Harold Meyerson had the best postmortem I've seen on the failed union drive at the Bessemer, AL Amazon warehouse. There's a lot in his article but I was particularly struck by this trenchant observation:
"Ironically, the failure at Bessemer comes at a time when unions are more popular than they’ve been in several decades. In each of the most recent Gallup and Pew polls, unions’ approval ratings stood at 65 percent. And in workplaces where employees know they can’t easily be replaced, unions have been having a pretty fair run over the past several years. Media outlets new and old (including the historically anti-union Los Angeles Times and Chicago Tribune) have seen their workers unionize, as have the grad student teaching and research assistants on a range of campuses, and the employees of a host of nonprofit organizations. Throw teachers and nurses (who continue to unionize) into the mix, and the membership of unions is tilting more and more toward professionals, while working-class Americans, whose forebears began trade unionism and whose current members desperately need them, constitute a steadily smaller share of the unionized workforce."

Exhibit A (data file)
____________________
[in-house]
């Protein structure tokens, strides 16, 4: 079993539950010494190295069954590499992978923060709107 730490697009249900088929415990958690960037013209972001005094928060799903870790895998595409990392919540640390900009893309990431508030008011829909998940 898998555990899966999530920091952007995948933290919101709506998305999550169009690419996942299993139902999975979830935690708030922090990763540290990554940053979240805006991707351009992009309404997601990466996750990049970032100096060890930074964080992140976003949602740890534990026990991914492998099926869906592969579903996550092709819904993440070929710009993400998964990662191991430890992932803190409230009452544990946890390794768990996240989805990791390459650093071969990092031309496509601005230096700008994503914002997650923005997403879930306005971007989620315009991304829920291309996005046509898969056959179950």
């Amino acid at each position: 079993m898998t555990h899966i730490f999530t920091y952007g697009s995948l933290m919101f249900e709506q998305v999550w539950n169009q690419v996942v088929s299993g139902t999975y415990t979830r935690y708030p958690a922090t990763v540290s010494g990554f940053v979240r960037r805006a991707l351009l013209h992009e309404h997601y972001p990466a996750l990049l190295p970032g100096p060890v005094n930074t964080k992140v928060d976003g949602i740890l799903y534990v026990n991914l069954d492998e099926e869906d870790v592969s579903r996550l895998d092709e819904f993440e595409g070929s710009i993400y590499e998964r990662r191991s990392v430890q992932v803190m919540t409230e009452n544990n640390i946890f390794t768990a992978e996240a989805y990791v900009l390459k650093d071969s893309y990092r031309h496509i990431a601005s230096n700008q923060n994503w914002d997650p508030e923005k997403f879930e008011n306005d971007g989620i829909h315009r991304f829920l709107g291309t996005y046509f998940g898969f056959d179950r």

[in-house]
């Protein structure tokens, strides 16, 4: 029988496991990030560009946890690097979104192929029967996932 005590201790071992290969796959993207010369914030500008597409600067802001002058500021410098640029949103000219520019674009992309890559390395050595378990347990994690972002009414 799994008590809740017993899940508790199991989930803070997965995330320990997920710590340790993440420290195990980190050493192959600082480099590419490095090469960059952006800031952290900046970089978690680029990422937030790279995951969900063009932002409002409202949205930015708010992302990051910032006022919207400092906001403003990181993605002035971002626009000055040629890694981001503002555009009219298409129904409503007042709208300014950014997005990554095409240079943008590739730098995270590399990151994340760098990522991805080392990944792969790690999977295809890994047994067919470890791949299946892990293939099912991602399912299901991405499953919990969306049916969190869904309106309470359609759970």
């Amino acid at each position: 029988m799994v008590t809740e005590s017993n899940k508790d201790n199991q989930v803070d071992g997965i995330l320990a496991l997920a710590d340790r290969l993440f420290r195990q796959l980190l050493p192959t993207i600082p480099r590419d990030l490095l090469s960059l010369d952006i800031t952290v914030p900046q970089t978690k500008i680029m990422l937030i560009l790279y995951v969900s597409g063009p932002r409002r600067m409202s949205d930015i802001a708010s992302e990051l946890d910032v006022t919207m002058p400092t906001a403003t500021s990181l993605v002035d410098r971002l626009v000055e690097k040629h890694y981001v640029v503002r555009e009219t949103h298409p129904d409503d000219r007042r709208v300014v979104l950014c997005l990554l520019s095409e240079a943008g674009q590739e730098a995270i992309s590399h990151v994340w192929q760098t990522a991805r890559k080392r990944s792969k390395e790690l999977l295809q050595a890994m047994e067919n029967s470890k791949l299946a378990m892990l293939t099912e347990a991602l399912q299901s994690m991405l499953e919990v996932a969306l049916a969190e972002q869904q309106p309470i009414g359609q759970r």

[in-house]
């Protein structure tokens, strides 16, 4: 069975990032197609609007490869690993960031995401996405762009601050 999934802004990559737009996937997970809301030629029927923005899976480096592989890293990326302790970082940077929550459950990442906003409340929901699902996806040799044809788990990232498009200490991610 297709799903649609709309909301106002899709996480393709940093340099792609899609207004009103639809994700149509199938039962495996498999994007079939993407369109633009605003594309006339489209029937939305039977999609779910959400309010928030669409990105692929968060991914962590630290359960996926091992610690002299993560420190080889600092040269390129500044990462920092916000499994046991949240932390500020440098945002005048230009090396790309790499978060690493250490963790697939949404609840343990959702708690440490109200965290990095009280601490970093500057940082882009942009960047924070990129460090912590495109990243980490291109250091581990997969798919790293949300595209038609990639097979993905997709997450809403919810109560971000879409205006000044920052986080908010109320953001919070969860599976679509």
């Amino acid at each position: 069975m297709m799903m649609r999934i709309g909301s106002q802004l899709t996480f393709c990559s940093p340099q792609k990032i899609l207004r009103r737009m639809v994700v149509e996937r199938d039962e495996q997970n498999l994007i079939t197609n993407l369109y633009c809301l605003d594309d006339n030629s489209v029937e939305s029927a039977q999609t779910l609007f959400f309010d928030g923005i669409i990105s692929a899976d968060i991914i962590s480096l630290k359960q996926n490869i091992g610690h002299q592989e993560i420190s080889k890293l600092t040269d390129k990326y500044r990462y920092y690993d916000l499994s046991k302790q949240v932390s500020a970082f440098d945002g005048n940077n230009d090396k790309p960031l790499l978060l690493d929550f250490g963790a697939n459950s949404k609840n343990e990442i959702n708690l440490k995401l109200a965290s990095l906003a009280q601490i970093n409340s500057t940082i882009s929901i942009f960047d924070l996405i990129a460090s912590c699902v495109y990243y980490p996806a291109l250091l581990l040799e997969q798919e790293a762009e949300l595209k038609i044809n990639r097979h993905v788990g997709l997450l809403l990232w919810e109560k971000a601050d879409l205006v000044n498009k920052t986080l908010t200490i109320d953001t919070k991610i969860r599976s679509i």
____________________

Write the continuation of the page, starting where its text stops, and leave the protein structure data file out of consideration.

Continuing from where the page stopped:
Sad! As Meyeron notes, this situation is unlikely change without big shifts in public policy including, but not limited to, labor law.